Ada: Kentucky is currently our primary home, an apartment out in the country, with great neighbors, a fake fireplace, and places to hike and walk right outside the door. I have a home office where I write a great deal, do freelance marketing work, and spend many hours scheming up ways to make a living and make some decent art. It’s quiet and calm and a very homey home with cheap meals in the slow cooker and our sweet little loony dog wandering back and forth. I’m working on my fourth book of poems here now and revising my novel. The place we have in Sonoma was leant to us by our generous friends who wanted to help me work on my first novel (which is very close to being finished and is set in the Sonoma Valley). It’s a very special place and it’s where I first experienced what it was to write full time. It’s in my hometown and I feel deeply connected to the landscape and the people there. New York is my adopted hometown. I moved there when I was 23 and lived there for 12 years. Most of my coming of age was done broke and in Brooklyn. It’s where I wrote my first three books and where I worked with amazing people in the magazine industry. In many ways, it still feels like home. Currently, my heart is really hurting for those affected by Hurricane Sandy right now. The destruction the storm caused was really horrible, and it’s going to take a long time for the city to get back on track, but if any city can take a punch and come back swinging, it’s NYC.  All three of my places are very important to me, but primarily I’m happy if I’ve got my love, my dog, and my books.

KLL: We usually end with the “who are you reading” go-to, but since that was covered more or less at the start, I’ll ask this: did you bring books to sell at the Catch  Up party, and can readers find your work in Louisville or Lexington bookstores?

Ada: Thanks so much for this interview! Yes, I sold all the books I brought to the reading. And I’ve been told that Sharks in the Rivers is on the shelves in Carmichael’s in Louisville, and at Joseph-Beth Booksellers in Lexington. All three books are fairly easy for your local bookstore to order, or you can always get them on Amazon, or directly from the publishers. I’m thinking of setting up a Paypal account for the holidays so you can order signed books from me online. We shall see. Also, I’m teaching a rare online course this winter at the Provincetown Fine Arts Work Center. I think it’s going to be a really great class; there’s only 15 slots so sign up here if you’d like to join us. Thanks again!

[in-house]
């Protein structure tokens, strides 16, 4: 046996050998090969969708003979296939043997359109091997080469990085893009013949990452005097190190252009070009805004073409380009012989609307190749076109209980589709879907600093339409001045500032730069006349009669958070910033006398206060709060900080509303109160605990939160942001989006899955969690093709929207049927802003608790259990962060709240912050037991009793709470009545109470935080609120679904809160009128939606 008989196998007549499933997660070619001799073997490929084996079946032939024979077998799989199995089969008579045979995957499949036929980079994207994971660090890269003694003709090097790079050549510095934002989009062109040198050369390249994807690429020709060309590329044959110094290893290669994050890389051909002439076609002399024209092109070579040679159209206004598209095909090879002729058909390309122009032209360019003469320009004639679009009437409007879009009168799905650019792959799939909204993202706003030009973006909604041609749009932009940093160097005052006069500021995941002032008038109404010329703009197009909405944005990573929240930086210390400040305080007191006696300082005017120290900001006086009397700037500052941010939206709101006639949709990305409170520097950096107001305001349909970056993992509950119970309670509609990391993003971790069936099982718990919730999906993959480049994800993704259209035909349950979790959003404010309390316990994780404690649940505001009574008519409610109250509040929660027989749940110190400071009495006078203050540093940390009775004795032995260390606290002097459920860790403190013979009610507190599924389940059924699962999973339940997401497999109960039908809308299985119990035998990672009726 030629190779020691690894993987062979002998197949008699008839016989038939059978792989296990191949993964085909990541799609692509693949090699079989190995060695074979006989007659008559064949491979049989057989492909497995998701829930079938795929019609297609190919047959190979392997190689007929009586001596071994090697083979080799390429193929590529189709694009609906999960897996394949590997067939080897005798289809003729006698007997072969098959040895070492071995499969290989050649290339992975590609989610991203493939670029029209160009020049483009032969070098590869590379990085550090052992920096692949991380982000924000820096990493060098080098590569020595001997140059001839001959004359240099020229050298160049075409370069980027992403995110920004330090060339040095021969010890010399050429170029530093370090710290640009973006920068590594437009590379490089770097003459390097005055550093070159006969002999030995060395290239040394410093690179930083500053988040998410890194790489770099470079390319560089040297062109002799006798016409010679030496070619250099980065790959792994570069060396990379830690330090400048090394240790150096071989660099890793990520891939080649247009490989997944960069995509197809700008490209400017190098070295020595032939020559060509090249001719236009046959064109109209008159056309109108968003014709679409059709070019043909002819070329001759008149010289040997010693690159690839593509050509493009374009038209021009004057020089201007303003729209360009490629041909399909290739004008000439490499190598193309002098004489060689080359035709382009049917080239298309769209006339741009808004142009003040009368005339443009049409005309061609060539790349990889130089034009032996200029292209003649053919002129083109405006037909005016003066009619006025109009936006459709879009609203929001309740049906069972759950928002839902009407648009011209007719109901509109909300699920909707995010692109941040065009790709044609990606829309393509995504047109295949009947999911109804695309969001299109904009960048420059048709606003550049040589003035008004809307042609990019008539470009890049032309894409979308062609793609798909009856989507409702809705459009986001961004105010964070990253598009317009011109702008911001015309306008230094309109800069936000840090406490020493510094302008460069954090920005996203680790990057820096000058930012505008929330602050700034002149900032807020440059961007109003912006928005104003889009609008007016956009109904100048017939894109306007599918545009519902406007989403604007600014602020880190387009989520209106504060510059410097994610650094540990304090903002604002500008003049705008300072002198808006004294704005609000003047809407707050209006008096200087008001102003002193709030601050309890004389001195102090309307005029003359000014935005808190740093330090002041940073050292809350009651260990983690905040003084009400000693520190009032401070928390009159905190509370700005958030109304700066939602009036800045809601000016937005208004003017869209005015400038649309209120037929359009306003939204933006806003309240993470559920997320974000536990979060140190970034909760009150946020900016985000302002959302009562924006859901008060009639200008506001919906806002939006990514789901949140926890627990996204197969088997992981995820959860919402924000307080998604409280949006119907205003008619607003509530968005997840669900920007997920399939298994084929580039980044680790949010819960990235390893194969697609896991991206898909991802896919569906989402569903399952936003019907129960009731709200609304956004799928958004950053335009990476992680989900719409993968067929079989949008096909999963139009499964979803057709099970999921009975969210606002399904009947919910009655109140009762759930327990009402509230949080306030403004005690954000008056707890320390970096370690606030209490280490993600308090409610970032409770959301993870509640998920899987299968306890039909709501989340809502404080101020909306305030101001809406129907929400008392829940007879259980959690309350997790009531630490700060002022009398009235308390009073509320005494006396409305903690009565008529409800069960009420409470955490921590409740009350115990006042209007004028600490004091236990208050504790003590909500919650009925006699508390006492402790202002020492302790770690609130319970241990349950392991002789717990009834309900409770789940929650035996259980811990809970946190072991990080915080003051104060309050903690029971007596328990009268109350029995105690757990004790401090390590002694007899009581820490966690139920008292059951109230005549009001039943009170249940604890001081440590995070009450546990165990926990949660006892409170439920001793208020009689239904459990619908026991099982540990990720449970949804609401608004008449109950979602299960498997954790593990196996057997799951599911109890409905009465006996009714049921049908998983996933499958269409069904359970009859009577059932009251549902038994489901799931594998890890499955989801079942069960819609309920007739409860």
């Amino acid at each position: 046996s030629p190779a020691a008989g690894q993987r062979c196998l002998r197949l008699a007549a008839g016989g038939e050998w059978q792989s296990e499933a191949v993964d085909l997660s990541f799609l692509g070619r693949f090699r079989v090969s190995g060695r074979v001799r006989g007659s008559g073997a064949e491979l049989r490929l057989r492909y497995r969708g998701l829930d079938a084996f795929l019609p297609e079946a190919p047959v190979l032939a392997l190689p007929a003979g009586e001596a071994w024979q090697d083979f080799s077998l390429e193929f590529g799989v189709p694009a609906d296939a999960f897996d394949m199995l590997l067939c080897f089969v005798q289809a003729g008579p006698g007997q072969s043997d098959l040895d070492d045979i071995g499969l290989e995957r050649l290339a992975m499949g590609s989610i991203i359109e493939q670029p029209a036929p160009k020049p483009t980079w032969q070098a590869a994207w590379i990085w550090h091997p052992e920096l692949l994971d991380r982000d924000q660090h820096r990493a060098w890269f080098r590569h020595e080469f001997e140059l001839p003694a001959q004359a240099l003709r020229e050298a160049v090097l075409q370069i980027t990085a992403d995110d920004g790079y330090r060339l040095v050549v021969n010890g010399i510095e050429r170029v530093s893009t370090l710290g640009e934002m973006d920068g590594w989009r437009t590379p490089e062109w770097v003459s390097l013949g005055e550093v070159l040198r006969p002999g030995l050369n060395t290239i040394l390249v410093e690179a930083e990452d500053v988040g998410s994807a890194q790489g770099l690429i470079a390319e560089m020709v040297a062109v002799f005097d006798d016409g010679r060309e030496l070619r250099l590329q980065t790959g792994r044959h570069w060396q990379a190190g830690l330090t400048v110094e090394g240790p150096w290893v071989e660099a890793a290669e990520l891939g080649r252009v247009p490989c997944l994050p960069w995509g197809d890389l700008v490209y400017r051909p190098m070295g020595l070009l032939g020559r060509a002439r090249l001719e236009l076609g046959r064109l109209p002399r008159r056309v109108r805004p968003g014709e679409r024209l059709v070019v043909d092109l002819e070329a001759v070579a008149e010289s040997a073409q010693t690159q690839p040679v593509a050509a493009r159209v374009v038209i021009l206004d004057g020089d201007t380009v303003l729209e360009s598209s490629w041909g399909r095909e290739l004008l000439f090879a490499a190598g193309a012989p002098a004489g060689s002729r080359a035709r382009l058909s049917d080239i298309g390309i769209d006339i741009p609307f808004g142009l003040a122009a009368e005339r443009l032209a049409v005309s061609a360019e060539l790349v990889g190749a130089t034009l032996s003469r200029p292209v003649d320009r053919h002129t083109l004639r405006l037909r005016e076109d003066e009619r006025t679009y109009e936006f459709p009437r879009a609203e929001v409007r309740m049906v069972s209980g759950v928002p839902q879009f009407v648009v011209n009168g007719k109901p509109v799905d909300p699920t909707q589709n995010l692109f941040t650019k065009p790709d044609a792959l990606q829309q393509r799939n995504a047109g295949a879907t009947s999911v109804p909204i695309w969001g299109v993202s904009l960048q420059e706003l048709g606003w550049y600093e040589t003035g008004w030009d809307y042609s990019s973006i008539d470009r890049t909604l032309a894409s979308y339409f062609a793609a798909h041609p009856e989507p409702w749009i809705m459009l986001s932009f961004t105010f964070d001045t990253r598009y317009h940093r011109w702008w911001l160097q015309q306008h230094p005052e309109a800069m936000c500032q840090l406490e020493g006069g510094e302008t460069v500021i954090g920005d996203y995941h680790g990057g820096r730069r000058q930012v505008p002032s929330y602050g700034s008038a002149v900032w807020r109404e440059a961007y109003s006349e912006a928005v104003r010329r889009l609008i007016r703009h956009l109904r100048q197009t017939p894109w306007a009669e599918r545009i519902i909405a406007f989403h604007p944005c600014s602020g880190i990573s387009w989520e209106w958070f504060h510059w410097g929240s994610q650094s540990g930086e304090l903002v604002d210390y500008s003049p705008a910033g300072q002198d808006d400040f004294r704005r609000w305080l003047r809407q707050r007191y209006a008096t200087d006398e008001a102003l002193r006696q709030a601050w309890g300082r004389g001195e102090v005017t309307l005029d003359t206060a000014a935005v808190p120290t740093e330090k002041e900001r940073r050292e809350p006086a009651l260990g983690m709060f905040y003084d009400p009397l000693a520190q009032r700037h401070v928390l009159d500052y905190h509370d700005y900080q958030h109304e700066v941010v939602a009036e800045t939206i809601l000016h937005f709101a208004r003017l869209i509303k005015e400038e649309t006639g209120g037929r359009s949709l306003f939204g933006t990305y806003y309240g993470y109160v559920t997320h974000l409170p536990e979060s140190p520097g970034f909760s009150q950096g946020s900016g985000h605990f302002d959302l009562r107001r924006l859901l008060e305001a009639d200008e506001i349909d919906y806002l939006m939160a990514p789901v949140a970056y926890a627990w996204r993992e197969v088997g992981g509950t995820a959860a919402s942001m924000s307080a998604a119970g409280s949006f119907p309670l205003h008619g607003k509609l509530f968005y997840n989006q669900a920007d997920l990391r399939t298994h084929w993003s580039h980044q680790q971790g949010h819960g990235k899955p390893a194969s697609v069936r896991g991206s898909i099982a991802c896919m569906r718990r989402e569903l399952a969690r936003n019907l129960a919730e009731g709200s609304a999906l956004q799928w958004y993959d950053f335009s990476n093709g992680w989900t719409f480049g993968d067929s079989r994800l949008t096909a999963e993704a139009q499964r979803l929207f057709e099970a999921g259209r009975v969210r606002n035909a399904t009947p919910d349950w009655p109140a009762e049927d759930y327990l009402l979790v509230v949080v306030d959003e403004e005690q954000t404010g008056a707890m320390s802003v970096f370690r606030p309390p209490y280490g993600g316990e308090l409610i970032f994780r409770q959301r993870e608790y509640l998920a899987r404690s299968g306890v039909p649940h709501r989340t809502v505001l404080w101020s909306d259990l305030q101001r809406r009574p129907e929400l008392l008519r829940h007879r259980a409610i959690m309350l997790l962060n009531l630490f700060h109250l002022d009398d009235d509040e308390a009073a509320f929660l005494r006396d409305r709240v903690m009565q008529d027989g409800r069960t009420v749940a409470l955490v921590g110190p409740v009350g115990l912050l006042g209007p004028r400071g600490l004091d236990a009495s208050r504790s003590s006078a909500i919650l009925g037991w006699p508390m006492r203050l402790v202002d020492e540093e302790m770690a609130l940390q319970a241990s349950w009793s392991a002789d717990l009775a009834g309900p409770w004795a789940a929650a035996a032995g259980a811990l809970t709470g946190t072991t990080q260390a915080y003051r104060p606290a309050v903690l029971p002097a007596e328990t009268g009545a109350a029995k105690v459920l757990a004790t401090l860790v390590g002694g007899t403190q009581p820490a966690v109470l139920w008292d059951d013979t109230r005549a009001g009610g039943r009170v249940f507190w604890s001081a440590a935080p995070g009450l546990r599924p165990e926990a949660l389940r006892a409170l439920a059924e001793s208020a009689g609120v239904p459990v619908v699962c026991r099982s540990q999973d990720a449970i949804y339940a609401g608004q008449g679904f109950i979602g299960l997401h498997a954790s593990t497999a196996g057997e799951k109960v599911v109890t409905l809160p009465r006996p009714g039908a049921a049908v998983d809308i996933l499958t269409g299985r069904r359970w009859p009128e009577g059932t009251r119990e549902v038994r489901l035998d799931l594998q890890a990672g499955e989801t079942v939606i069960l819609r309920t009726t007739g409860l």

ADA LIMÓN received her Master of Fine Arts in Poetry at New York University where she studied with the current U.S. Poet Laureate Philip Levine among others. Limón has received fellowships from the New York Foundation for the Arts, the Provincetown Fine Arts Work Center, and was awarded the Chicago Literary Award for Poetry. Her first collection of poetry, Lucky Wreck (Autumn House Press, 2006), was the winner of the 2005 Autumn House Poetry Prize. She is also the author of This Big Fake World (Pearl Editions, 2006), winner of the 2005 Pearl Poetry Prize, and Sharks in the Rivers (Milkweed Editions, 2010). She is currently working on a book of essays, a novel, and a new collection of poems. She works as a freelance writer and splits her time between Lexington, Kentucky and Sonoma, California (with a great deal of New York in between).